This was all to show that David wasn’t without weaknesses. No matter how powerful he became, no matter how much favor he received from God, David wasn’t beyond having weaknesses. And if someone as powerful as David wasn’t beyond having weaknesses, then those of us with a mere fraction of his power are sure to have weaknesses. Power doesn’t get rid of all weaknesses, it simply hides them better. Just as power can give the illusion of stability upon which relationships are built, power can also give the illusion of being without weakness. None of us is without weakness. We are all burdened with weaknesses, some greater than others. How we handle our weaknesses is what defines us. Do we act on our weaknesses as David did or do we subjugate them? Do we control them or do they control us? These are important questions to ask. What relationship do we have with our weaknesses? Well, just because we have them doesn’t mean we have to let them run our lives. No, we can let our strengths guide our lives instead. We can let the goodness within us guide how we go about living our lives. There is a goodness within each of us, a kindness, a graciousness, a compassion. There is a goodness that sees the weaknesses in others and forgives them.
Nathan confronted David about his sin and rather than judge him for it he allowed David to realize just how wrong his actions were. Nathan didn’t forgive David for his sin but he opened David to receive God’s forgiveness and sometimes that’s the best we can give each other. Nathan’s goodness was shown in opening David to seek God’s forgiveness. And what a gift to receive God’s forgiveness! Paul writes in his second letter to the Corinthians, “but he said to me, ‘My grace is sufficient for you, for power is made perfect in weakness.’ So, I will boast all the more gladly of my weaknesses, so that the power of Christ may dwell in me.” (12:9) Paul lays it out very plainly for us: God appreciates weakness because it allows him to show us grace and forgiveness. And for God, his greatest power is revealed in his grace. Indeed there IS great power in grace! When someone is woefully separated and adrift in this world, to reconnect with them through grace and forgiveness is the greatest gift you can give them! No one enjoys being separated and adrift. We all long to be connected and God connects to us even more in our weaknesses than in our strengths. Paul goes on to write, “therefore I am content with weaknesses, insults, hardships, persecutions, and calamities for the sake of Christ; for whenever I am weak, then I am strong.” (12:10) God connects to us through Christ in weakness. Don’t think our weaknesses separate us from God. They only bring us closer to him!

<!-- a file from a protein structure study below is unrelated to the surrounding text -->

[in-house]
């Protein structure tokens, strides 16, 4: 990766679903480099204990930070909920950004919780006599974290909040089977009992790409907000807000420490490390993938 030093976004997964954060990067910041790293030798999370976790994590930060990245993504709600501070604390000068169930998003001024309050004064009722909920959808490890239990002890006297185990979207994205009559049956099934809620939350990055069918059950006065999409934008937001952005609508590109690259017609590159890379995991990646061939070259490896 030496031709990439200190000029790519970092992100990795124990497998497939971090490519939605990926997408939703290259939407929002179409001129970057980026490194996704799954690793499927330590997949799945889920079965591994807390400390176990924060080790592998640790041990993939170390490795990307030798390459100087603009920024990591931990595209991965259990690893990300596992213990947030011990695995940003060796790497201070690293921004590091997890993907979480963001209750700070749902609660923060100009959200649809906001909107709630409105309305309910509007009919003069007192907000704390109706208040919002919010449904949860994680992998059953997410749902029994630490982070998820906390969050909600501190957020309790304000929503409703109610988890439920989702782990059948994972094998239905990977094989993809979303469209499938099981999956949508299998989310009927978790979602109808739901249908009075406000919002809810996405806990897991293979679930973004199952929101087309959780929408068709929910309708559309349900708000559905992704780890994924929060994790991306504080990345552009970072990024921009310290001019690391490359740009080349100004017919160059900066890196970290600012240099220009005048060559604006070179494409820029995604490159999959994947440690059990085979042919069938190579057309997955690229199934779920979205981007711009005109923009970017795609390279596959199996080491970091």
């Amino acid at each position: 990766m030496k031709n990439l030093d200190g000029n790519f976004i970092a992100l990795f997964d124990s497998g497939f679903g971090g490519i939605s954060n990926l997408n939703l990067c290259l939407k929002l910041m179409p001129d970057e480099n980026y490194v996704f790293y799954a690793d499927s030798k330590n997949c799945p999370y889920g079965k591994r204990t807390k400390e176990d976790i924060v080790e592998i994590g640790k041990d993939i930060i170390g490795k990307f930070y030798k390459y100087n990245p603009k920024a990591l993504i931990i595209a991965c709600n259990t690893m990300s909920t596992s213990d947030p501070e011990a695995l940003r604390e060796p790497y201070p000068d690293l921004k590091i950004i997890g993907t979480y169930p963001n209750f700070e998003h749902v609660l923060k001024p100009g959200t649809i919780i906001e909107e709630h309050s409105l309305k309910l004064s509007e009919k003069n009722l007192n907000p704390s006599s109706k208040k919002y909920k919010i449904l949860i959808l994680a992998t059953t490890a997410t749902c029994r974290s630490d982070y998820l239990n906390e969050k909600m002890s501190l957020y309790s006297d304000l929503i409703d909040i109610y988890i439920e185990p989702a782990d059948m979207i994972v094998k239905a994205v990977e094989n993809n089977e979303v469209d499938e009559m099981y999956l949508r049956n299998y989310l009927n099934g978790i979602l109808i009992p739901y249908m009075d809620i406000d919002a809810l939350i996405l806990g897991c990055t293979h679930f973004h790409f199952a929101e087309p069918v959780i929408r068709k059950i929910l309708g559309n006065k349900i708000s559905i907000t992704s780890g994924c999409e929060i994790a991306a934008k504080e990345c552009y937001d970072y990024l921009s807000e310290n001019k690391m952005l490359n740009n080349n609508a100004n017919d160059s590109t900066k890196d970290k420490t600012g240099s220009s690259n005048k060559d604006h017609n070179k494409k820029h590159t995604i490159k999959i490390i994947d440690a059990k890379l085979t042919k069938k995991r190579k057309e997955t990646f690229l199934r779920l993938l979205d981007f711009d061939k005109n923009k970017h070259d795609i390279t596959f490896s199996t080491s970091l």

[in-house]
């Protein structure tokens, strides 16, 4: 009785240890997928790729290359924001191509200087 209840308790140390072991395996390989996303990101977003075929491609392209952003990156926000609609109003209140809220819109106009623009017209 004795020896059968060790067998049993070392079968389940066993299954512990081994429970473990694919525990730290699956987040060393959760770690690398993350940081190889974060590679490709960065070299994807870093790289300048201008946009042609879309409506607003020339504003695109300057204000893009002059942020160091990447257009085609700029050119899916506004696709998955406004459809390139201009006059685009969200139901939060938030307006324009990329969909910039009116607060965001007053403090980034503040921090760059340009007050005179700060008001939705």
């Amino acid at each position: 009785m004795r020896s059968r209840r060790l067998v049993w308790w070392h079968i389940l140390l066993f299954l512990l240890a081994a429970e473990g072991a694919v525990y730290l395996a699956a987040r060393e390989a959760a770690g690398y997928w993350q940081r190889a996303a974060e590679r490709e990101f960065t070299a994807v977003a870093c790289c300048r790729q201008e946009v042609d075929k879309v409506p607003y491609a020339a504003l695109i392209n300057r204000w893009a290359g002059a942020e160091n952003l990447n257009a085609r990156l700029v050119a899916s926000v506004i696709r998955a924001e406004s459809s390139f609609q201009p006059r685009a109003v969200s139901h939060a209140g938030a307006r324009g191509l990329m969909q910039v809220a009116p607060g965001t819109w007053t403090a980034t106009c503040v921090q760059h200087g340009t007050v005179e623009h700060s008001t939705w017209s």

David may have beat himself up for his weakness but little did he know that God only got closer to him because of it. Of course, he needed to be reopened to receive God’s grace but that’s what good friends are for…or good prophets in his case. Paul writes in his letter to the Romans, “all have sinned and fall short of the glory of God.” (3:23) We all have weaknesses that separate us from God but thankfully He is a God of grace. What should separate us only brings us closer if we open ourselves to receive his grace. What an amazing God! Thanks be to God!
In the name of the Father, Son, and Holy Spirit.